Only by removing human agency, and its tendency to disrupt the grand and futuristic visions of intellectuals, was Marx able to project a vision of a radically egalitarian and utopian society.

A Marxism conception of human nature and political society says that if you are born white and into a white world, then this is your assigned and inevitable identity: you can’t not be white. You must, therefore, think white, experience white, talk, walk, and drive white, embrace white norms and white values, and exude whiteness in all you do — including being an oppressor.

You are not really an individual with thoughts and feelings common to human nature and experience but reduced to a part of a whole that is not merely an aggregate, but a distinct moral entity. Thus, if one part commits a crime against humanity, then all those who are associated with that part — even if the original offenders are long dead — are guilty as well.

Great Literature Is About Ideas, Not Identity

Yet the ideas, dialogues, debates, worldviews, and lives found in great literature cut across racial, ethnic, sexual, religious, and cultural barriers. What does an olive-skinned Greek from the fourth century B.C. (Aristotle), a dark-skinned Muslim from the tenth century (Al-Farabi), a light-skinned Jew from twelfth-century Morocco and Egypt (Maimonides), and a light-skinned Christian from thirteenth-century Italy (Thomas Aquinas) have in common?

Nothing, according to the decolonizing shtick. Yet each of them was able to think, reason, and contemplate for themselves the nature of life and come to many points of agreement (albeit with unique contributions) by using the metaphysical, ethical, and political frameworks sketched by Aristotle. Studying Western literature reveals two things: we find shared beliefs across many cultures and yet at the same time a single culture can generate great diversity in thought.

Good literature teaches us that artificial identities that outsiders impose upon you do not define you. Your social location does not determine what you can know or the beliefs you choose to accept or reject. Your approximation to the righteousness or wickedness of others does not make you good or evil, for each person will be judged according to what he has done, not by what others who look like him have done.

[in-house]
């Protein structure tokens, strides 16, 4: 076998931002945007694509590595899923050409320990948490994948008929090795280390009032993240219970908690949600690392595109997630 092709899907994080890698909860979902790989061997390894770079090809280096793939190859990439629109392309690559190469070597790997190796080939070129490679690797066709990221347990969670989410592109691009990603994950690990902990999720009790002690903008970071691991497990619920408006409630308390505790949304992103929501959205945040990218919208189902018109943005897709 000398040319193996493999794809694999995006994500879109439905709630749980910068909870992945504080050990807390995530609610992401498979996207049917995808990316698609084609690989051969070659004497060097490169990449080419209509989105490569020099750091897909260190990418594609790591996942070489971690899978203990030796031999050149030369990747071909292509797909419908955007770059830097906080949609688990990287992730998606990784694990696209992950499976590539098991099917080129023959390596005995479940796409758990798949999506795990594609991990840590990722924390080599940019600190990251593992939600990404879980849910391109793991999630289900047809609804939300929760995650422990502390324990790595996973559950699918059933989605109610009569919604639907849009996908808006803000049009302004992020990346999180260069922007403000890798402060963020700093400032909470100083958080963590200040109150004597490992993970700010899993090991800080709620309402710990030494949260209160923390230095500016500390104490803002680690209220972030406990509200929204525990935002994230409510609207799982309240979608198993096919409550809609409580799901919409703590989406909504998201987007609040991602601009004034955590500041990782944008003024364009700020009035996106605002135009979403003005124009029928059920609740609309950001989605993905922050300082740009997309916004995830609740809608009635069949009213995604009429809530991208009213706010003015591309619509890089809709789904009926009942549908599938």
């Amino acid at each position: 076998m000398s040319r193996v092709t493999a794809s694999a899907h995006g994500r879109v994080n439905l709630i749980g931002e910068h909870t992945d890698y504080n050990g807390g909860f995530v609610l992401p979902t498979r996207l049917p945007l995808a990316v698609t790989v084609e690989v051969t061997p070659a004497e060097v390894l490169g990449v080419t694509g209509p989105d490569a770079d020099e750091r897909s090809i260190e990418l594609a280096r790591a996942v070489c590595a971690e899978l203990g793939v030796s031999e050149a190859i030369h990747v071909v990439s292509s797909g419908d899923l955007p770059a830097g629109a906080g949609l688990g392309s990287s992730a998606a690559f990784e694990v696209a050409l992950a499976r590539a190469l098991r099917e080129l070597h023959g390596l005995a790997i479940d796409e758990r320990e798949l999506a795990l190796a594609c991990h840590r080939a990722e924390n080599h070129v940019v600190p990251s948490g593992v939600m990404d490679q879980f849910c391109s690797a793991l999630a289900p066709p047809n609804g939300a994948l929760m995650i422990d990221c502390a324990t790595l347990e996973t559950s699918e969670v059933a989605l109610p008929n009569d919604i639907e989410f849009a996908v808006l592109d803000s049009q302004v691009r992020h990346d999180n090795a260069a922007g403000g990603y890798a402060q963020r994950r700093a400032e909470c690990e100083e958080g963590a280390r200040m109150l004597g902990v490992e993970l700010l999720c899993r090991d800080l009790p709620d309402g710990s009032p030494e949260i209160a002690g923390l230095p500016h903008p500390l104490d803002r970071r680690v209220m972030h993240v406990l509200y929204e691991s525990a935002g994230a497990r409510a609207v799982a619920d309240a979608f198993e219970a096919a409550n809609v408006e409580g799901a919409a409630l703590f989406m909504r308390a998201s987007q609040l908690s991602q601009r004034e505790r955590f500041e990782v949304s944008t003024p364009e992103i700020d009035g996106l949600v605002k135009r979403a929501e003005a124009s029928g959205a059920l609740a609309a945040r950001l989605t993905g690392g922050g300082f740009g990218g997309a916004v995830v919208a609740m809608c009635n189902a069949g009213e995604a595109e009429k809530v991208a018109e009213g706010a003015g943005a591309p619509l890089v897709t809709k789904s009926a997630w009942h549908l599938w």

Unchosen and natural characteristics we are both with or the cultural patterns of our community do not function like unavoidable lenses that force us to see the world in a certain way or blind us to the truth. Although all of us have unique origins and experiences that make for a rich and complex life when shared, it is precisely the universal gift of logos (reason or language) that allows us to transcend our differences and fulfill the vision of the American motto: E Pluribus Unum — out of many, one.

To read a book — or not — based on the color of the author’s skin, ethnic heritage, or country of origin is not only inane and offensive but insulting and dehumanizing toward the author. It communicates to her that her ideas and hard work are only worthy of being read because she just happens to possess the desired characteristics that our society currently cherishes. The content of her character and the contents of her book matter not.

So, don’t “decolonize” your bookshelf, and don’t fall prey to the deceptive and hollow philosophies that hide behind it. Instead, seek out a rich, deep, and rewarding education that won’t pigeonhole you according to artificial “identities.” A good place to start is to read the great books of Western civilization or attend a university where they are still taught. But be quick about it — because the chance to read them out in the open may be running short.

Ben R. Crenshaw is a Ph.D. student in Politics at the Van Andel Graduate School of Statesmanship at Hillsdale College. He holds degrees from Taylor University and Denver Seminary. He writes at benrcrenshaw.com